Girdling can weaken larger common buckthorn shrubs that can’t be pulled by hand or by mechanical means. This makes the shrub easier to remove mechanically the following year. Cutting the shrub down to a stump will cause sprouting and make stump removal very difficult. Sprouting will still occur with girdling but won’t be as vigorous as with cutting. Over time (1-2 years, girdling may need to be repeated after the first year) the canopy will begin to die, the roots will die back, and the shrub will become easier to pull out. When girdling, the band should be at least 3” wide to prevent wound closure and recovery of the shrub.

Mowing: Mowing will reduce stem numbers and vigour, and will eventually kill off most seedlings. It needs to be carried out in early and late summer for at least 2–3 consecutive years and is recommended for stems that are less than 2 years old. Mowing will also prevent growth of native vegetation, so this control method should only be used in areas with dense buckthorn seedlings where restoration will occur.

Chemical Control

See Buckthorn Best Management Practice (below)

Technical Bulletins

In 2017, the Early Detection & Rapid Response Network worked with leading invasive plant control professionals across Ontario to create a series of technical bulletins to help supplement the Ontario Invasive Plant Council’s Best Management Practices series. These brief documents were created to help invasive plant management professionals use the most effective control practices in their effort to control invasive plants in Ontario.


Best Management Practices

These Best Management Practices (BMPs) are designed to provide guidance for managing invasive Buckthorn in Ontario. They were developed by the Ontario Invasive Plant Council (OIPC), its partners and the Ontario Ministry of Northern Development, Mines, Natural Resources and Forestry (NDMNRF) and Ontario Ministry of Agriculture, Food and Rural Affairs (OMAFRA). These guidelines were created to complement the invasive plant control initiatives of organizations and individuals concerned with the protection of biodiversity, agricultural lands, crops and natural lands. 

Click here to view the BMPs.


The invasive shrub European buckthorn (Rhamnus cathartica, L.) alters soil properties in Midwestern US woodlands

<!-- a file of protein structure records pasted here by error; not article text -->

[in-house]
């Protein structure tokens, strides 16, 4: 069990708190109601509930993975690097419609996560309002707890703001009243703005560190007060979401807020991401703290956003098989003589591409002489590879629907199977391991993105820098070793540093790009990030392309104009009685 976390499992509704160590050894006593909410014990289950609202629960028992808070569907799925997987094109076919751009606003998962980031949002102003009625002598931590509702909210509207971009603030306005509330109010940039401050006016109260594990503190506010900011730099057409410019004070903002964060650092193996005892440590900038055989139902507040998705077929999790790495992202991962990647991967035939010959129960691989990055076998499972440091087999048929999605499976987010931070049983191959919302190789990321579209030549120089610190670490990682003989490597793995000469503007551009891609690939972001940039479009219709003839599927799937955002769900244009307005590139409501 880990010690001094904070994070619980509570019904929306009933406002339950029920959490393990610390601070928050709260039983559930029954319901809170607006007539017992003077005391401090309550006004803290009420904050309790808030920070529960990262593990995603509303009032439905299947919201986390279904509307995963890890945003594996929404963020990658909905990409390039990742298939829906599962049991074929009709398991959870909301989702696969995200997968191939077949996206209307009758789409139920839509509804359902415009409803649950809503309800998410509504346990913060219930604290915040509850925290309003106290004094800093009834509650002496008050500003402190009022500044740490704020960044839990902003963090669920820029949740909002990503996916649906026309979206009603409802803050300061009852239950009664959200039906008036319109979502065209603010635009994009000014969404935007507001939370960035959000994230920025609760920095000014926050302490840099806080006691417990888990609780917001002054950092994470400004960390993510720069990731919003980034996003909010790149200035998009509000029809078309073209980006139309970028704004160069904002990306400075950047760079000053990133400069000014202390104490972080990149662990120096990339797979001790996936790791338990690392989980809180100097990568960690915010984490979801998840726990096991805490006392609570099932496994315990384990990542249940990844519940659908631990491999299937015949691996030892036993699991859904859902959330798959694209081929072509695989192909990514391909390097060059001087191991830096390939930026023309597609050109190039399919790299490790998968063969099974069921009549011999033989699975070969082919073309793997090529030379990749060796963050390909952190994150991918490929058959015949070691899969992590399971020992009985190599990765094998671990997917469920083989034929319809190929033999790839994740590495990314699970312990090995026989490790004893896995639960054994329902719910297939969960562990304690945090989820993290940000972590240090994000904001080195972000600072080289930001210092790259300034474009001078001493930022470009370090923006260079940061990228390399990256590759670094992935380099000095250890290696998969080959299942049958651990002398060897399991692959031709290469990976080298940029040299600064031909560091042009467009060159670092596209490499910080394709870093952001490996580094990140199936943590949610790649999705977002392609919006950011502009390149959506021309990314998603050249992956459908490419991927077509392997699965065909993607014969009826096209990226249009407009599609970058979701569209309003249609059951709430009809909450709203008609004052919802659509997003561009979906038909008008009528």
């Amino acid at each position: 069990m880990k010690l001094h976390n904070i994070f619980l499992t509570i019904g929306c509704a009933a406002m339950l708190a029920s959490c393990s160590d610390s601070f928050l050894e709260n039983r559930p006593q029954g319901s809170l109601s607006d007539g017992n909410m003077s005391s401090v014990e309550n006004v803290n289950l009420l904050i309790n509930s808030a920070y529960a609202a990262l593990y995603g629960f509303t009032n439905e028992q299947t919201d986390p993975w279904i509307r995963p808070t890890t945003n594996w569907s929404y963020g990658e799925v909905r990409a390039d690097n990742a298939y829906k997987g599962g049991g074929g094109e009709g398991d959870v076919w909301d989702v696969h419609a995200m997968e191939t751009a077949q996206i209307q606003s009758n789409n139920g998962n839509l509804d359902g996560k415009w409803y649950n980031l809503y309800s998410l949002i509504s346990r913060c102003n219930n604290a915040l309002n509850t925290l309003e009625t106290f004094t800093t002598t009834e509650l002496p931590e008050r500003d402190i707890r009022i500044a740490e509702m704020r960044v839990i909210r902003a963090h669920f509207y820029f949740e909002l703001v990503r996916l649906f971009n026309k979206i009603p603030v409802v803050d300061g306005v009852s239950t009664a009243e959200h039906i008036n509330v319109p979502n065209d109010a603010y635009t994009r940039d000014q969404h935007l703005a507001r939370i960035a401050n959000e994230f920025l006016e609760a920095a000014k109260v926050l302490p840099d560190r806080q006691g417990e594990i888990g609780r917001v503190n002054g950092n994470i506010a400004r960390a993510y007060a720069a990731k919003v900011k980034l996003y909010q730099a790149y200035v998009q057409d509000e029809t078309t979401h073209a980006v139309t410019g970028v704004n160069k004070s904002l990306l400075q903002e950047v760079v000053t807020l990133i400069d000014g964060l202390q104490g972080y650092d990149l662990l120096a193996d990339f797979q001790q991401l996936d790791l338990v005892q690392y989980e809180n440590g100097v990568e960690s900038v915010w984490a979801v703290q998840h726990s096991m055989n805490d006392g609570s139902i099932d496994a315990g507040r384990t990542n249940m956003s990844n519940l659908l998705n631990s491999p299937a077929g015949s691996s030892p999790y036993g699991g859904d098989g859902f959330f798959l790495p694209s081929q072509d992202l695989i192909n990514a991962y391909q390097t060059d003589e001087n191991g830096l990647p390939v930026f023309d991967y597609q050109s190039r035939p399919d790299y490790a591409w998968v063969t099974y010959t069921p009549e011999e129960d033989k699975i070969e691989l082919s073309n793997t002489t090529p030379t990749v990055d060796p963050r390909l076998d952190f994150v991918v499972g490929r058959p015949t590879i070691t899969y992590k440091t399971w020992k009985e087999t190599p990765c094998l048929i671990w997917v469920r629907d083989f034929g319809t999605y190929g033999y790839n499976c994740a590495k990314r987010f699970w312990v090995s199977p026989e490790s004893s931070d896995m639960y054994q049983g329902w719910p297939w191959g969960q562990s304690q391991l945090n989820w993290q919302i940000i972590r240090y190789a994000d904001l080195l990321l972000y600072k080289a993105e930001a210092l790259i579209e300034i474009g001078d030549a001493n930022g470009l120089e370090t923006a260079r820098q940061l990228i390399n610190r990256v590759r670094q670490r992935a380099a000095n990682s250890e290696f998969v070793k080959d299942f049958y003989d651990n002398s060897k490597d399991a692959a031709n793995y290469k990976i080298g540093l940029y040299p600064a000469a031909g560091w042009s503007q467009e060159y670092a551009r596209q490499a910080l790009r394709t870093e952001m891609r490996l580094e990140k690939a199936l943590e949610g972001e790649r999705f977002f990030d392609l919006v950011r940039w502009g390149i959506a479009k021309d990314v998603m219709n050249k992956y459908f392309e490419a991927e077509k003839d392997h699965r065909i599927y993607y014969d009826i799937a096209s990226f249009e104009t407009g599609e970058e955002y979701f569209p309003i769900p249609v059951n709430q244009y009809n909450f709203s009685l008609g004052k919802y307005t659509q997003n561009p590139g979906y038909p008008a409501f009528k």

L Heneghan, F Fatemi, L UmekK Grady, K Fagen… – Applied Soil …, 2006 – Elsevier
European buckthorn (Rhamnus cathartica), a prevalent invasive shrub in relict woodlands
throughout Northeastern Illinois, alters certain soil properties in a manner that may have
importance for the long-term conservation management of these systems. We found that soil …

European buckthorn (Rhamnus cathartica) and its effects on some ecosystem properties in an urban woodland

L Heneghan, C Rauschenberg, F Fatemi… – Ecological …, 2004 – JSTOR
The and proliferation their effects on of local invasive diversity species has and their effects
on local diversity has emerged as a priority issue in ecological conservation (Mooney and
Hobbs 2000). Although the majority of invasive species remain minor components of the …

Ecology and ecosystem impacts of common buckthorn (Rhamnus cathartica): a review

KS Knight, JS Kurylo, AG Endress, JR Stewart… – Biological …, 2007 – Springer
… In: John Ebinger (ed) Proceedings of the Oak Woods management workshop, Peoria, pp
81–89Google Scholar. Archibold OW, Brooks D, Delanoy L (1997) An investigation of the invasive
shrub European Buckthorn, Rhamnus cathartica L., near Saskatoon, Saskatchewan …

Efficacy of Control Measures for European Buckthorn (Rhamnus cathartica L.) in Saskatchewan

L Delanoy, OW Archibold – Environmental management, 2007 – Springer
Introduced to Saskatchewan in the 1930s as a potential shelterbelt species, European
buckthorn is now a prominent understory shrub in riparian woodland and shrub communities
around Saskatoon. Locally, the Meewasin Valley Authority (MVA) is actively controlling …

Current Research and Knowledge Gaps

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Further Reading

The Invasive Species Centre aims to connect stakeholders. The following information below link to resources that have been created by external organizations.